Thoughts on Writing – Using a Roleplay Game to Develop a Novel’s Backstory

Now that Distant Horizon is out in the world (Yay!), I thought I’d talk a little about how the story came about–specifically, how a role-play game led to the creation of the backstory of Distant Horizon. Granted, a lot of the campaign stories aren’t visible in the first book,  but they still played a role in the backstory of the world.

It started in 2010…

Actually, no. Let me go back just a tiny bit further. It started with tabletop role-playing that involved a group of friends in college. We all lived in the same dorm, so we met in the evenings to play various games with different people taking the part of gamemaster. At times we had several games running throughout the course of the week. How late they went into the night depended on how early we had to get up for our first class the next morning.

I was introduced to RP games through the Savage Worlds system, starting with a fun-though-inevitably tragic (the sacrifice of my favorite giant zombie dog, Snuffles…) zombie apocalypse. I had intended to watch the other players while completing my physics homework, but before the game began, I was intrigued by the various miniatures and the gamemaster’s premade characters. He had extras, so I asked to join in.

The rest is history. I eventually decided to run a few of my own games. After the first failure (where I’d had a whole story plotted out… which was, of course, destroyed as players will destroy any plot by not going the intended direction), my primary games were a Star Wars game (I amassed quite a few of the RPG books and had them spread out across the table or floor during these games for reference), and a couple superhero games.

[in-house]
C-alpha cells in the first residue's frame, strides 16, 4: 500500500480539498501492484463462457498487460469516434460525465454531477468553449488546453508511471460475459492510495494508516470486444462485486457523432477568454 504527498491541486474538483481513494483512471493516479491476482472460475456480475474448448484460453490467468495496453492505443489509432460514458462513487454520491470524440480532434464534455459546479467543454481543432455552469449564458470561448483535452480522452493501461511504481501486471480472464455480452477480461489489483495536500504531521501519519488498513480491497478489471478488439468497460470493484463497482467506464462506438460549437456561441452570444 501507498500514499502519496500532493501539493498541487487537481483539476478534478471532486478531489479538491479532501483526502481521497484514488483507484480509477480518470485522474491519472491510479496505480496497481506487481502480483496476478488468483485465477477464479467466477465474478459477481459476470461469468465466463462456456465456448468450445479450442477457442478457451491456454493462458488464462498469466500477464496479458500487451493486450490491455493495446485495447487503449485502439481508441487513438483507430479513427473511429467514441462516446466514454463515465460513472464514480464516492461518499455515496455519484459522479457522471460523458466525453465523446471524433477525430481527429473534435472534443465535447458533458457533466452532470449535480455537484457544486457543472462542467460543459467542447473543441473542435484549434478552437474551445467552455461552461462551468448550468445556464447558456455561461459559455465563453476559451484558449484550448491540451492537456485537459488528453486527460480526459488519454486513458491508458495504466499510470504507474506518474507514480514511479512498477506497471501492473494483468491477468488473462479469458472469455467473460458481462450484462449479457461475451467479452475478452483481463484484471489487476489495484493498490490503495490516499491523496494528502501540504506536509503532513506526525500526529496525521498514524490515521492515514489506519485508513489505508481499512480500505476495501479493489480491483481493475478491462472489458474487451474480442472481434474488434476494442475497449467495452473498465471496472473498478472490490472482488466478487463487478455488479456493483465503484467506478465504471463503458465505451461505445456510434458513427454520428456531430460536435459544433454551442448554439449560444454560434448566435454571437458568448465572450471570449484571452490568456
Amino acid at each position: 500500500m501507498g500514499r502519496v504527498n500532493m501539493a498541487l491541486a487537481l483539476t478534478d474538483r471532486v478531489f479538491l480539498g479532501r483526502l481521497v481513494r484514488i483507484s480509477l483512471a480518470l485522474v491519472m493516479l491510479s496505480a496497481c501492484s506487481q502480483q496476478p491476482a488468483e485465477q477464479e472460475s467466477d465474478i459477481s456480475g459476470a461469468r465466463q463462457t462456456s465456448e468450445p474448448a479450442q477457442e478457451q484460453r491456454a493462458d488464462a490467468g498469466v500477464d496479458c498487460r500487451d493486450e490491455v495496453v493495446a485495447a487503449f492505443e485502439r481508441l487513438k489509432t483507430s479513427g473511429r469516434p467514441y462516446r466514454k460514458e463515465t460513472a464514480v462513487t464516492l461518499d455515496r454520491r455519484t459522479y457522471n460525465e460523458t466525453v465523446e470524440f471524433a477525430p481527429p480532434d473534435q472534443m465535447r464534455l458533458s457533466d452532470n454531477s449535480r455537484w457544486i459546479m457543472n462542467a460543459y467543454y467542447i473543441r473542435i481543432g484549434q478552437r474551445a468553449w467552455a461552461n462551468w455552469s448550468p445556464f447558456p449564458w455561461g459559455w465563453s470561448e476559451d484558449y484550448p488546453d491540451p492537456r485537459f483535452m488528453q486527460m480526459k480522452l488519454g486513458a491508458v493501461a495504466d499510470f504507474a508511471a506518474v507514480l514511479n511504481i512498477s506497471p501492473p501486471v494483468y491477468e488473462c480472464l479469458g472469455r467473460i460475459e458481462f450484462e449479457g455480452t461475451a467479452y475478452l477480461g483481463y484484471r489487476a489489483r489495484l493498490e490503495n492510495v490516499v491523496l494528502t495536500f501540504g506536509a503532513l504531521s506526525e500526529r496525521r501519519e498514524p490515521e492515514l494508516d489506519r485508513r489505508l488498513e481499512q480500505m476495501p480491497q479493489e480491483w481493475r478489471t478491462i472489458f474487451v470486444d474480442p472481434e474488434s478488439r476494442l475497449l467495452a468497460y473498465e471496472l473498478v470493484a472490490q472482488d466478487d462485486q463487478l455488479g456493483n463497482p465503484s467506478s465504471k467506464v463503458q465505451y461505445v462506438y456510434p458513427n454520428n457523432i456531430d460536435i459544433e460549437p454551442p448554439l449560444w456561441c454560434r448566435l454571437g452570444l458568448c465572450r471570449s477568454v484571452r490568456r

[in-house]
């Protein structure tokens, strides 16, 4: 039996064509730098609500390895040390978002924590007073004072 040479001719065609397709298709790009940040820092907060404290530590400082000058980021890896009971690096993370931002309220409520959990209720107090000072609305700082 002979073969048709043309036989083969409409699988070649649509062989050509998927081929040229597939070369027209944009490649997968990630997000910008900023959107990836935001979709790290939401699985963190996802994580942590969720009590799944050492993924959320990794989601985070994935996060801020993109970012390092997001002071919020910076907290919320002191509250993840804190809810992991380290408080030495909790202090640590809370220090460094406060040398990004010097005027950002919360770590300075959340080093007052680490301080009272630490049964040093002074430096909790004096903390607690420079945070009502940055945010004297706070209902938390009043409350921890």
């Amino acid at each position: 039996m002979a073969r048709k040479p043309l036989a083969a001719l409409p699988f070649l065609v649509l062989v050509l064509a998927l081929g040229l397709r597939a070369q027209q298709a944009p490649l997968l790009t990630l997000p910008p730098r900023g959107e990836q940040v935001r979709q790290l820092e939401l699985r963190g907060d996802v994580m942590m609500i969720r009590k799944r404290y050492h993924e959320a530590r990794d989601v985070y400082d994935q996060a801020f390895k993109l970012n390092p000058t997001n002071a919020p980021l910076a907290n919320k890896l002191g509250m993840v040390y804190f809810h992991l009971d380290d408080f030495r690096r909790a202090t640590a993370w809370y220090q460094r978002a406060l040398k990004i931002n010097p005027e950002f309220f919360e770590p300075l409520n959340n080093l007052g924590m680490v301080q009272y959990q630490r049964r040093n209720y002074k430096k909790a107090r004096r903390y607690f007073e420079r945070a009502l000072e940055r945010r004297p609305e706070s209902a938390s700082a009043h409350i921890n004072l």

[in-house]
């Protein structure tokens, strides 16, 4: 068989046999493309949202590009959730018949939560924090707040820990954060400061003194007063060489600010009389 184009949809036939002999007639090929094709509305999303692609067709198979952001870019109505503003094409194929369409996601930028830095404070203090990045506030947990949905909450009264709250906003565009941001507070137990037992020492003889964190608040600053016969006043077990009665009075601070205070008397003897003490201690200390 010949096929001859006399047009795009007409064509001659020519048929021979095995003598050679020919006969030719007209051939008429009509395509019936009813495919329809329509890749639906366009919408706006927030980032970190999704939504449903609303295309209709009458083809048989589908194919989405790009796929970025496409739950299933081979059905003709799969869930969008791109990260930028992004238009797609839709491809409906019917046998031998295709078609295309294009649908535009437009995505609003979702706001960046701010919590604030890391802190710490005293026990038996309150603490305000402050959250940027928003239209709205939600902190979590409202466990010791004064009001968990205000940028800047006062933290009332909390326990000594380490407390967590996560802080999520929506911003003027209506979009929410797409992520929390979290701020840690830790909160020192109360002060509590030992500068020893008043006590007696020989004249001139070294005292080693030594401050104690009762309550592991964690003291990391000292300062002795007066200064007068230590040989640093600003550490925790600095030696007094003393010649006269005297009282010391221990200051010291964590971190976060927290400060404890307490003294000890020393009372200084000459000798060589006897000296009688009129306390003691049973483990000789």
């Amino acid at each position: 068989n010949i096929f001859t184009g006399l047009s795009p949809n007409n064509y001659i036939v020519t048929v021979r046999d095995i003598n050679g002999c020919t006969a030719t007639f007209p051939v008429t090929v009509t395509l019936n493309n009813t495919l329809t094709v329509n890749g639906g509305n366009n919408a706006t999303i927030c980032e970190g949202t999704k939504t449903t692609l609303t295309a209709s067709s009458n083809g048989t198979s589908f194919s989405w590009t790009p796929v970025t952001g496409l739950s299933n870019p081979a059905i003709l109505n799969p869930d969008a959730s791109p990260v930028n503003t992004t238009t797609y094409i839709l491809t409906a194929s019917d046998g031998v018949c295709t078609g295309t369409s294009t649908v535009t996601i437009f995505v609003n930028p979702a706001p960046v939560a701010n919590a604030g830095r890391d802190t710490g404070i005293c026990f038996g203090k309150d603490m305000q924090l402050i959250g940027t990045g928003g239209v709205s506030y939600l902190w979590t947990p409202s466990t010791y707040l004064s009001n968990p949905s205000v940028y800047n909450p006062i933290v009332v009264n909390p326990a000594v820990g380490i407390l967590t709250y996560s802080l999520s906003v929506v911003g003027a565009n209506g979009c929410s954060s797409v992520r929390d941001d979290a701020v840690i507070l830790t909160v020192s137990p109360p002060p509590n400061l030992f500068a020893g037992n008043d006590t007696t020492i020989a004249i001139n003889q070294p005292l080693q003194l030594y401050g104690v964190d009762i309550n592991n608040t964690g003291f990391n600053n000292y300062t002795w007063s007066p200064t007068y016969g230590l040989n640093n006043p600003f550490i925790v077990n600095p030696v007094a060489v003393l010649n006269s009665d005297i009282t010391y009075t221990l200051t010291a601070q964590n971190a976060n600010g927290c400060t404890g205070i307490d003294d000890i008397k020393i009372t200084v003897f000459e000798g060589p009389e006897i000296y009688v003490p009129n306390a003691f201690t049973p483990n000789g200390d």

For the superhero game, I, Isaac, and a group of friends brainstormed what powers we might have. We placed the powers into four categories, then rolled a D4 (four-sided die) and a d10 (ten-sided die) to determine what our powers were. We fiddled with the system a bit (the base we used was Savage Worlds), and did a bit of “winging it” when determining how the powers worked.

Soon we had a team of well-meaning but absolutely terrible superheroes who caused far more destruction than good. One of them obliterated a bank robber’s head with sonic scream. (*Sigh. You were supposed to take him alive.*) One nearly electrocuted himself at a hidden night club after attacking a dancing mech. (Your job was to buy a special edition teddy bear from a vendor there, not assume the whole place was hidden front for a Japanese mafia.) One bent reality… (And he was the most sane of the group). The other kept getting distracted because he wouldn’t stop flirting (But hey, we need NPCs (non-player characters) who can help out with questions, right?). Needless to say, they drove their team leaders crazy… once by driving their car right out the top of the Super Bureau’s headquarters.

In relation to Distant Horizon, I can firmly say that these guys are part of the reason that the supervillains were able to convince everyone that the superheroes were the bad guys. But that story arc came later.

In a different campaign that ran about the same time, the superheros were a smaller team, and rather more effective at their missions… including to the point where they were sent to recover a set of special pendants that had strange powers, including the ability to slow time when four of the five pendants were in close proximity. *Cough.* These pendants make an appearance in Distant Horizon, as the most powerful members of the Community now have them in their hands.